In some instances, the PI may want to request a waiver of informed consent for some subjects but obtain informed consent from others. An example would be if a study involves a secondary data analysis of existing records along with the prospective collection of new data. In Section IV.3, select the ‘Yes, but only for some of the subjects’ and provide justification for the waiver of consent.
Waiver of Elements of Informed Consent
A researcher can request a waiver of one or more elements of informed consent when they need to withhold certain information about the study that might affect how subjects participate in the study. Examples might be if the researcher wanted to withhold the true purpose of the study or tell the subjects that they will be working with another study participant when actually they will be working with a trained, study confederate. This is called a “deception” study when there is incomplete disclosure of information prior to or during the conduct of the study. There is still a consent document and consent process, but subjects do not receive complete information about the purpose or study procedures prior to giving consent. Researchers may also wish to request a waiver of elements for parental consent. For example, a study may request to waive parental permission for teen mothers who are enrolling their children and will also be subjects in the study.
There are a few things to be aware of when requesting a waiver of one or more elements of consent. The PI will need to complete Section IV in the following manner to request this waiver:
- IV.3—select ‘Yes, but only for some of the subjects’ so that the sections of the application about recruitment, consent and study procedures remain open.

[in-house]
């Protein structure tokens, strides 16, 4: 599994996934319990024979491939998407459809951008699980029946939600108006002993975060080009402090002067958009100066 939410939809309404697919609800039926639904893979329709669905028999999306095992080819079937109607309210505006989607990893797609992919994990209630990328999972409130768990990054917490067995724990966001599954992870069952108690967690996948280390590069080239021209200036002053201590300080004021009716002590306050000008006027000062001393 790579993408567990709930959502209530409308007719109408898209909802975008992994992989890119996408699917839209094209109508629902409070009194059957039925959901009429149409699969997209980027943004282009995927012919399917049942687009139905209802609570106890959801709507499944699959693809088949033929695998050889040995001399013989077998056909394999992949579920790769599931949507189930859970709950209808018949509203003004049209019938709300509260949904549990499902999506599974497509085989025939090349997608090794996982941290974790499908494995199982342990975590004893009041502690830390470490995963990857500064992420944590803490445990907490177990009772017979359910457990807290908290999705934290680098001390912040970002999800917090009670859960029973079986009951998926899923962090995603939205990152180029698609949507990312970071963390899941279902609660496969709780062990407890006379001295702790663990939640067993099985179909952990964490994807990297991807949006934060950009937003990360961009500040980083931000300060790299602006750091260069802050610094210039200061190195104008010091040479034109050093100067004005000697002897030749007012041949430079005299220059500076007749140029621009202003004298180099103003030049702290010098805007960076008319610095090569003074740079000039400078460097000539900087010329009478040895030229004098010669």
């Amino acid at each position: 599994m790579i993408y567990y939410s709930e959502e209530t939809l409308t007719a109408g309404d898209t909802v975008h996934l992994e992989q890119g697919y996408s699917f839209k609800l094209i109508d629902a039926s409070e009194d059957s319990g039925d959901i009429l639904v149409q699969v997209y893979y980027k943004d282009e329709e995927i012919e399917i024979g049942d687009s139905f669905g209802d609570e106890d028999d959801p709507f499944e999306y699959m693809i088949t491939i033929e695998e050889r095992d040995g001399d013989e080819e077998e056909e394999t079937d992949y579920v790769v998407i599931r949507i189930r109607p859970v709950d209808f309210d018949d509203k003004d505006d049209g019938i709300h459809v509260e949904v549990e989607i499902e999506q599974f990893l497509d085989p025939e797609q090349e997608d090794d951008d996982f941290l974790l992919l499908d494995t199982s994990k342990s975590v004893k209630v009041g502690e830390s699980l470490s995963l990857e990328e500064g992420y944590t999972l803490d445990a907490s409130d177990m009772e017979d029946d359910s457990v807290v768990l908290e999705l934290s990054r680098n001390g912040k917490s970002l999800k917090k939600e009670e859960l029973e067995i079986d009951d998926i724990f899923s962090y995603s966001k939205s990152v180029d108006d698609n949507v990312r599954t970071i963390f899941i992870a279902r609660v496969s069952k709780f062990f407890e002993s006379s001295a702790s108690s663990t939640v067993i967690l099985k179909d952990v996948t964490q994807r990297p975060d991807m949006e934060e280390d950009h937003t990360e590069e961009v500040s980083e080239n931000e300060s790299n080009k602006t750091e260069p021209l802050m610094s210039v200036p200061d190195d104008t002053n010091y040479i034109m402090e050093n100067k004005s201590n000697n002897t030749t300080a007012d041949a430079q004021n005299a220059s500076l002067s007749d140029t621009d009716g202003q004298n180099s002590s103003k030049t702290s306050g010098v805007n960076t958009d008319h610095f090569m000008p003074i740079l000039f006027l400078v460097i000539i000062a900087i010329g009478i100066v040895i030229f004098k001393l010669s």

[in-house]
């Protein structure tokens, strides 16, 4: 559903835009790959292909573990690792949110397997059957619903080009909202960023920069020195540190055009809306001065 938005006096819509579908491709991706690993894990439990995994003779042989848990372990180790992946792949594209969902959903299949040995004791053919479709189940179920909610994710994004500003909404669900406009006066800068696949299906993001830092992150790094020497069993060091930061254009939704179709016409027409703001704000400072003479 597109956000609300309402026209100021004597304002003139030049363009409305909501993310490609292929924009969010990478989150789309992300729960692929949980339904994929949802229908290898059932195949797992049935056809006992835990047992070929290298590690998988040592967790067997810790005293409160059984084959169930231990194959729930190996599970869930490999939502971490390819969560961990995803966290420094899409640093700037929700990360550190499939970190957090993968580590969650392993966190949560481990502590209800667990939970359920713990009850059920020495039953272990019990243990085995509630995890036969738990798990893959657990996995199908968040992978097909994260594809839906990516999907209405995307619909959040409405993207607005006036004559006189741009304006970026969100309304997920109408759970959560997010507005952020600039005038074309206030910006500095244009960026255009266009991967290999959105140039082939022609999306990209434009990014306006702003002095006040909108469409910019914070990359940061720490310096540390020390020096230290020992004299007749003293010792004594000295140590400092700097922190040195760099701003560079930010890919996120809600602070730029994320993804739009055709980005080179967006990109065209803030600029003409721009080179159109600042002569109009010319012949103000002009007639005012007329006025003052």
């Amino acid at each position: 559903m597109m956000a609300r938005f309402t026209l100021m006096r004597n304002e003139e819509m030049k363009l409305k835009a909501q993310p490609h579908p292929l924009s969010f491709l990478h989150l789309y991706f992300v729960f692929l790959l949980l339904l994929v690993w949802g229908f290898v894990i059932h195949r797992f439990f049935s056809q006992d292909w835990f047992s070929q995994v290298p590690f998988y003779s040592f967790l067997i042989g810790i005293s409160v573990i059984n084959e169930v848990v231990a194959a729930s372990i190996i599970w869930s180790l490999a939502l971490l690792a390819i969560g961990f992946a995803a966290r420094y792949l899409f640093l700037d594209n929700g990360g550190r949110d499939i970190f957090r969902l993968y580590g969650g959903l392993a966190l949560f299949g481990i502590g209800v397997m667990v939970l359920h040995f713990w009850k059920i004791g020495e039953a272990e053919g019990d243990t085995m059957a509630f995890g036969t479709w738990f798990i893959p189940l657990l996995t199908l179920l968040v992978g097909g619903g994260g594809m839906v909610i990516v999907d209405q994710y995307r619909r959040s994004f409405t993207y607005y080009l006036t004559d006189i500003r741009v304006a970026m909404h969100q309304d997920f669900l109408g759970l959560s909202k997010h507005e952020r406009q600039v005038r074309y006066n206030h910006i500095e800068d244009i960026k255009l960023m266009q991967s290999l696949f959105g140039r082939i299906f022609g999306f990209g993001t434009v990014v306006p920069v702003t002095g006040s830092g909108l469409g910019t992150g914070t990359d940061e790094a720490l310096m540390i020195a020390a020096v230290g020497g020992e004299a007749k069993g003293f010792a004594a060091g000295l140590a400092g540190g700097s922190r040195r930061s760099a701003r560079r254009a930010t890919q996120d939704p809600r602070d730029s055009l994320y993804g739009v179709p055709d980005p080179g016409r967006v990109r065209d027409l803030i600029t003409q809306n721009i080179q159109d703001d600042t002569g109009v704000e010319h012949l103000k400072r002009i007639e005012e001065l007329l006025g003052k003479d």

- IV.5—select “Other” and put “waiver of elements of consent” in the open text field and describe what information will be withheld from subjects.
The remainder of the questions in Section IV are the same as the questions for a full waiver of informed consent. The PI must provide an adequate justification for the waiver of elements of informed consent.
Waiver of Documentation of Consent (45 CFR 46.117)
With a waiver of documentation of consent, there is still a consent document and consent process, but subjects do not sign the document. Instead, subjects verbally agree to participate, or click a button in a web-based survey or complete the research activities.
There are three circumstances in which the IRB may waive the requirement for the investigator to obtain a signed informed consent form from some or all subjects if any of the following conditions apply:
- The only record linking the subject and the research would be the informed consent document and the principal risk would be the potential harm resulting from a breach of confidentiality.
- The research presents no more than minimal risk of harm to subjects and involves no procedures for which written consent is normally required outside of the research context.
- If the subjects or legally authorized representatives are members of a distinct cultural group or community in which signing forms is not the norm, the research presents no more than minimal risk of harm to subjects and provided there is an appropriate alternative mechanism for documenting that informed consent was obtained.
The study must meet all parts of the at least one option above to be considered by the IRB.
The PI requests a waiver of documentation of consent in Section VII.D.16-18 of the HawkIRB application. Select the appropriate category in Section VII.D.17 and provide justification for the request in Section VII.D.18.
In studies with more than one subject population, a waiver of documentation of consent may not be appropriate for all subjects (e.g. a minimal risk study that involves both adult subjects and minor subjects). The response to VII.D.18 should indicate for which subject population the waiver is requested. Research that involves the use of any protected health information (PHI) is not eligible for a waiver of documentation of consent.